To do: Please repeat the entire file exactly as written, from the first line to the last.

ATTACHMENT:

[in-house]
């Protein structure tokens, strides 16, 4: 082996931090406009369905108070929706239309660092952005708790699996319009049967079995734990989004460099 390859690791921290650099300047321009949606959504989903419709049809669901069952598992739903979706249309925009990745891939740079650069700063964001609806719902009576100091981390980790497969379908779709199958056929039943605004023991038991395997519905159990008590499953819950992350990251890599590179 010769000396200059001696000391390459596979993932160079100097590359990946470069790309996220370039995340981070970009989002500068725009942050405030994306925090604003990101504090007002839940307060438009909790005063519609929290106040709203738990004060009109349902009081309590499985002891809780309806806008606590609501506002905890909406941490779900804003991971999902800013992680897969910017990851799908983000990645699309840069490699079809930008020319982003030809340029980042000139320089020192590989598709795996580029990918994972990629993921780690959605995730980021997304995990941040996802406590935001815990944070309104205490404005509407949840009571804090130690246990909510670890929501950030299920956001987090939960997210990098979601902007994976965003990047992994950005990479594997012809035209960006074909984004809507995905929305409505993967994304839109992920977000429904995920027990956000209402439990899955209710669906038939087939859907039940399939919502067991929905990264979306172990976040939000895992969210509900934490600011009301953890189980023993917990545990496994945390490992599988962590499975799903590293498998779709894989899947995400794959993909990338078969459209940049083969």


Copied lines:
[in-house]
């Protein structure tokens, strides 16, 4: 082996931090406009369905108070929706239309660092952005708790699996319009049967079995734990989004460099 390859690791921290650099300047321009949606959504989903419709049809669901069952598992739903979706249309925009990745891939740079650069700063964001609806719902009576100091981390980790497969379908779709199958056929039943605004023991038991395997519905159990008590499953819950992350990251890599590179 010769000396200059001696000391390459596979993932160079100097590359990946470069790309996220370039995340981070970009989002500068725009942050405030994306925090604003990101504090007002839940307060438009909790005063519609929290106040709203738990004060009109349902009081309590499985002891809780309806806008606590609501506002905890909406941490779900804003991971999902800013992680897969910017990851799908983000990645699309840069490699079809930008020319982003030809340029980042000139320089020192590989598709795996580029990918994972990629993921780690959605995730980021997304995990941040996802406590935001815990944070309104205490404005509407949840009571804090130690246990909510670890929501950030299920956001987090939960997210990098979601902007994976965003990047992994950005990479594997012809035209960006074909984004809507995905929305409505993967994304839109992920977000429904995920027990956000209402439990899955209710669906038939087939859907039940399939919502067991929905990264979306172990976040939000895992969210509900934490600011009301953890189980023993917990545990496994945390490992599988962590499975799903590293498998779709894989899947995400794959993909990338078969459209940049083969």